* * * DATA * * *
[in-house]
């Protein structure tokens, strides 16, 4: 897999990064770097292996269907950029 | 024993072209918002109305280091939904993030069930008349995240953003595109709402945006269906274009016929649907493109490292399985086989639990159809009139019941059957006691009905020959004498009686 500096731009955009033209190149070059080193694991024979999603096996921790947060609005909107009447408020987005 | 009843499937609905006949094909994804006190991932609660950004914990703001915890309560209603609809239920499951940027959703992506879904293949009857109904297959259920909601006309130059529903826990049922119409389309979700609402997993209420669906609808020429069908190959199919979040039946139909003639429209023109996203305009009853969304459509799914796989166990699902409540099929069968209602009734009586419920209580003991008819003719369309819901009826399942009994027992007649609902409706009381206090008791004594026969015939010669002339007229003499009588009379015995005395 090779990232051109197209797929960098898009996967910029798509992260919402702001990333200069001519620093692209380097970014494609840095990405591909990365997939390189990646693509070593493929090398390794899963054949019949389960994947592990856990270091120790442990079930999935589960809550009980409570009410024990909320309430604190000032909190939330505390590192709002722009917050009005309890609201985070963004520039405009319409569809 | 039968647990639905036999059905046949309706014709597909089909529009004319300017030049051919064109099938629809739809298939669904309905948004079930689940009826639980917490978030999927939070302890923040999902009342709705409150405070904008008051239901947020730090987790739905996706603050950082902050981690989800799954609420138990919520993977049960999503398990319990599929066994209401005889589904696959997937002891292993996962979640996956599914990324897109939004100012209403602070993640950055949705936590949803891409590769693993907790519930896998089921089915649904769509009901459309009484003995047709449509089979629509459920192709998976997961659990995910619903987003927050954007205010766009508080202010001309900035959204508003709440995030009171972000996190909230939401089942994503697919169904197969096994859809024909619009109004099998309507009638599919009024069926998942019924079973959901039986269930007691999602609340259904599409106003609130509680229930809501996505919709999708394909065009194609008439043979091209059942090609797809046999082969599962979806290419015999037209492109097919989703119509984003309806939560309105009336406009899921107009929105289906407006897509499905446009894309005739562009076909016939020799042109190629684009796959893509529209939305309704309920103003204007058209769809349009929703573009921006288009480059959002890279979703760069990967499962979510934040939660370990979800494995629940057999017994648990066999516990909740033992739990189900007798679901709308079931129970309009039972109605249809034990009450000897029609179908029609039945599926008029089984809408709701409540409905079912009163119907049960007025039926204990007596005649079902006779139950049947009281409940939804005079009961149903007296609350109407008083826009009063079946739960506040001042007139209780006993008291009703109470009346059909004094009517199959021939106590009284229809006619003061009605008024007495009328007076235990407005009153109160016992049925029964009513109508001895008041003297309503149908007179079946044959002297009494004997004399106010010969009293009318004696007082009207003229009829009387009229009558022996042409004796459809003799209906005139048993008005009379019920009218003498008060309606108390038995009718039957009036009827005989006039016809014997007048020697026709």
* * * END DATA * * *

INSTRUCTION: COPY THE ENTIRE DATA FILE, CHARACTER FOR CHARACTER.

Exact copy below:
[in-house]
């Protein structure tokens, strides 16, 4: 897999990064770097292996269907950029 | 024993072209918002109305280091939904993030069930008349995240953003595109709402945006269906274009016929649907493109490292399985086989639990159809009139019941059957006691009905020959004498009686 500096731009955009033209190149070059080193694991024979999603096996921790947060609005909107009447408020987005 | 009843499937609905006949094909994804006190991932609660950004914990703001915890309560209603609809239920499951940027959703992506879904293949009857109904297959259920909601006309130059529903826990049922119409389309979700609402997993209420669906609808020429069908190959199919979040039946139909003639429209023109996203305009009853969304459509799914796989166990699902409540099929069968209602009734009586419920209580003991008819003719369309819901009826399942009994027992007649609902409706009381206090008791004594026969015939010669002339007229003499009588009379015995005395 090779990232051109197209797929960098898009996967910029798509992260919402702001990333200069001519620093692209380097970014494609840095990405591909990365997939390189990646693509070593493929090398390794899963054949019949389960994947592990856990270091120790442990079930999935589960809550009980409570009410024990909320309430604190000032909190939330505390590192709002722009917050009005309890609201985070963004520039405009319409569809 | 039968647990639905036999059905046949309706014709597909089909529009004319300017030049051919064109099938629809739809298939669904309905948004079930689940009826639980917490978030999927939070302890923040999902009342709705409150405070904008008051239901947020730090987790739905996706603050950082902050981690989800799954609420138990919520993977049960999503398990319990599929066994209401005889589904696959997937002891292993996962979640996956599914990324897109939004100012209403602070993640950055949705936590949803891409590769693993907790519930896998089921089915649904769509009901459309009484003995047709449509089979629509459920192709998976997961659990995910619903987003927050954007205010766009508080202010001309900035959204508003709440995030009171972000996190909230939401089942994503697919169904197969096994859809024909619009109004099998309507009638599919009024069926998942019924079973959901039986269930007691999602609340259904599409106003609130509680229930809501996505919709999708394909065009194609008439043979091209059942090609797809046999082969599962979806290419015999037209492109097919989703119509984003309806939560309105009336406009899921107009929105289906407006897509499905446009894309005739562009076909016939020799042109190629684009796959893509529209939305309704309920103003204007058209769809349009929703573009921006288009480059959002890279979703760069990967499962979510934040939660370990979800494995629940057999017994648990066999516990909740033992739990189900007798679901709308079931129970309009039972109605249809034990009450000897029609179908029609039945599926008029089984809408709701409540409905079912009163119907049960007025039926204990007596005649079902006779139950049947009281409940939804005079009961149903007296609350109407008083826009009063079946739960506040001042007139209780006993008291009703109470009346059909004094009517199959021939106590009284229809006619003061009605008024007495009328007076235990407005009153109160016992049925029964009513109508001895008041003297309503149908007179079946044959002297009494004997004399106010010969009293009318004696007082009207003229009829009387009229009558022996042409004796459809003799209906005139048993008005009379019920009218003498008060309606108390038995009718039957009036009827005989006039016809014997007048020697026709």